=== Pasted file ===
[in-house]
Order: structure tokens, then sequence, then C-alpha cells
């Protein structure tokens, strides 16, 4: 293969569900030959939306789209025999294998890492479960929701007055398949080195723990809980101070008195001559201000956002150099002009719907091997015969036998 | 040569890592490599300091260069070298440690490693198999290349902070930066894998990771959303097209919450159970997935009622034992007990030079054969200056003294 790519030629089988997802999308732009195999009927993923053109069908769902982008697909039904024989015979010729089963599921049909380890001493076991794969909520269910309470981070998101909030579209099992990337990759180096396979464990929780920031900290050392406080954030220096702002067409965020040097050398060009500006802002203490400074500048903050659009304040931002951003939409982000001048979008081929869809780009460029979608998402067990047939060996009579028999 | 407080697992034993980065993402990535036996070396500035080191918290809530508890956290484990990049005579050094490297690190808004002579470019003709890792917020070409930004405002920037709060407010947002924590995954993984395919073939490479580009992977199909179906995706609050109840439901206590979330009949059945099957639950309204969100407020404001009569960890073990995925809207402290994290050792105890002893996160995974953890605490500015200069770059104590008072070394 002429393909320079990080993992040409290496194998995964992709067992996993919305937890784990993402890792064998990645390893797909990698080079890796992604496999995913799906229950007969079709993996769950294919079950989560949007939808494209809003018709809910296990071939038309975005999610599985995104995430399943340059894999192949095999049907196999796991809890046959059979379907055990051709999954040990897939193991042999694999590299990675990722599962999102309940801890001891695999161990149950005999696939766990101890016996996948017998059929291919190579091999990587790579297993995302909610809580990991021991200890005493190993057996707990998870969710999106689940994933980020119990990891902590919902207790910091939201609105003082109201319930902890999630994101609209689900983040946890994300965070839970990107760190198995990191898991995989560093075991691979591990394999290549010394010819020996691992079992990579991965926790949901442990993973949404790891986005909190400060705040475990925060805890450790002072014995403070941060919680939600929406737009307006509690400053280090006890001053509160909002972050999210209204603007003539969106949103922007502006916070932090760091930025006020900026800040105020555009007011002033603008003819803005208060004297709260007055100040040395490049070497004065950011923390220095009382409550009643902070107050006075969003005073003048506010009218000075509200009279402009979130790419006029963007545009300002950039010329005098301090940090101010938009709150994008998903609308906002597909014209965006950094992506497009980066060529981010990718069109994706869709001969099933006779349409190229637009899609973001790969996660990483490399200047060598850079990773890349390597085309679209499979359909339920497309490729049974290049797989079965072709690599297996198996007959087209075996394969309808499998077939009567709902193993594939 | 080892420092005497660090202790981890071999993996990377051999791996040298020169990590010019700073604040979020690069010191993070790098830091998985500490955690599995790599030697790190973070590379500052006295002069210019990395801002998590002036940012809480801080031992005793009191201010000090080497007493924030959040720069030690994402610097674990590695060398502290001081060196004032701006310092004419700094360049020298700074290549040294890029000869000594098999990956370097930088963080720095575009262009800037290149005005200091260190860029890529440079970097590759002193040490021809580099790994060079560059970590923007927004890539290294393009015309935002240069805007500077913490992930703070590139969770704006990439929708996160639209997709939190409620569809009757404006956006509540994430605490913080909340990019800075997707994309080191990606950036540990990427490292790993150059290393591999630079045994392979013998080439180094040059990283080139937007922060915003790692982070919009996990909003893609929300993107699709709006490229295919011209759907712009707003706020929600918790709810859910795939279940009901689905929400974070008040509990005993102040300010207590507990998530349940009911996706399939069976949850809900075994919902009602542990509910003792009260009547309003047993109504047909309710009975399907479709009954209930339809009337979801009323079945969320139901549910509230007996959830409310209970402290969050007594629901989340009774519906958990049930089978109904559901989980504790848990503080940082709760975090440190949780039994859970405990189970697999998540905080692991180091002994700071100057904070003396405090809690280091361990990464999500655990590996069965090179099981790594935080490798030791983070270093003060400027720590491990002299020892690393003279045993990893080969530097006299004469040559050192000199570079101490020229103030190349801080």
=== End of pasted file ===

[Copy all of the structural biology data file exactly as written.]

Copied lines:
[in-house]
Order: structure tokens, then sequence, then C-alpha cells
């Protein structure tokens, strides 16, 4: 293969569900030959939306789209025999294998890492479960929701007055398949080195723990809980101070008195001559201000956002150099002009719907091997015969036998 | 040569890592490599300091260069070298440690490693198999290349902070930066894998990771959303097209919450159970997935009622034992007990030079054969200056003294 790519030629089988997802999308732009195999009927993923053109069908769902982008697909039904024989015979010729089963599921049909380890001493076991794969909520269910309470981070998101909030579209099992990337990759180096396979464990929780920031900290050392406080954030220096702002067409965020040097050398060009500006802002203490400074500048903050659009304040931002951003939409982000001048979008081929869809780009460029979608998402067990047939060996009579028999 | 407080697992034993980065993402990535036996070396500035080191918290809530508890956290484990990049005579050094490297690190808004002579470019003709890792917020070409930004405002920037709060407010947002924590995954993984395919073939490479580009992977199909179906995706609050109840439901206590979330009949059945099957639950309204969100407020404001009569960890073990995925809207402290994290050792105890002893996160995974953890605490500015200069770059104590008072070394 002429393909320079990080993992040409290496194998995964992709067992996993919305937890784990993402890792064998990645390893797909990698080079890796992604496999995913799906229950007969079709993996769950294919079950989560949007939808494209809003018709809910296990071939038309975005999610599985995104995430399943340059894999192949095999049907196999796991809890046959059979379907055990051709999954040990897939193991042999694999590299990675990722599962999102309940801890001891695999161990149950005999696939766990101890016996996948017998059929291919190579091999990587790579297993995302909610809580990991021991200890005493190993057996707990998870969710999106689940994933980020119990990891902590919902207790910091939201609105003082109201319930902890999630994101609209689900983040946890994300965070839970990107760190198995990191898991995989560093075991691979591990394999290549010394010819020996691992079992990579991965926790949901442990993973949404790891986005909190400060705040475990925060805890450790002072014995403070941060919680939600929406737009307006509690400053280090006890001053509160909002972050999210209204603007003539969106949103922007502006916070932090760091930025006020900026800040105020555009007011002033603008003819803005208060004297709260007055100040040395490049070497004065950011923390220095009382409550009643902070107050006075969003005073003048506010009218000075509200009279402009979130790419006029963007545009300002950039010329005098301090940090101010938009709150994008998903609308906002597909014209965006950094992506497009980066060529981010990718069109994706869709001969099933006779349409190229637009899609973001790969996660990483490399200047060598850079990773890349390597085309679209499979359909339920497309490729049974290049797989079965072709690599297996198996007959087209075996394969309808499998077939009567709902193993594939 | 080892420092005497660090202790981890071999993996990377051999791996040298020169990590010019700073604040979020690069010191993070790098830091998985500490955690599995790599030697790190973070590379500052006295002069210019990395801002998590002036940012809480801080031992005793009191201010000090080497007493924030959040720069030690994402610097674990590695060398502290001081060196004032701006310092004419700094360049020298700074290549040294890029000869000594098999990956370097930088963080720095575009262009800037290149005005200091260190860029890529440079970097590759002193040490021809580099790994060079560059970590923007927004890539290294393009015309935002240069805007500077913490992930703070590139969770704006990439929708996160639209997709939190409620569809009757404006956006509540994430605490913080909340990019800075997707994309080191990606950036540990990427490292790993150059290393591999630079045994392979013998080439180094040059990283080139937007922060915003790692982070919009996990909003893609929300993107699709709006490229295919011209759907712009707003706020929600918790709810859910795939279940009901689905929400974070008040509990005993102040300010207590507990998530349940009911996706399939069976949850809900075994919902009602542990509910003792009260009547309003047993109504047909309710009975399907479709009954209930339809009337979801009323079945969320139901549910509230007996959830409310209970402290969050007594629901989340009774519906958990049930089978109904559901989980504790848990503080940082709760975090440190949780039994859970405990189970697999998540905080692991180091002994700071100057904070003396405090809690280091361990990464999500655990590996069965090179099981790594935080490798030791983070270093003060400027720590491990002299020892690393003279045993990893080969530097006299004469040559050192000199570079101490020229103030190349801080």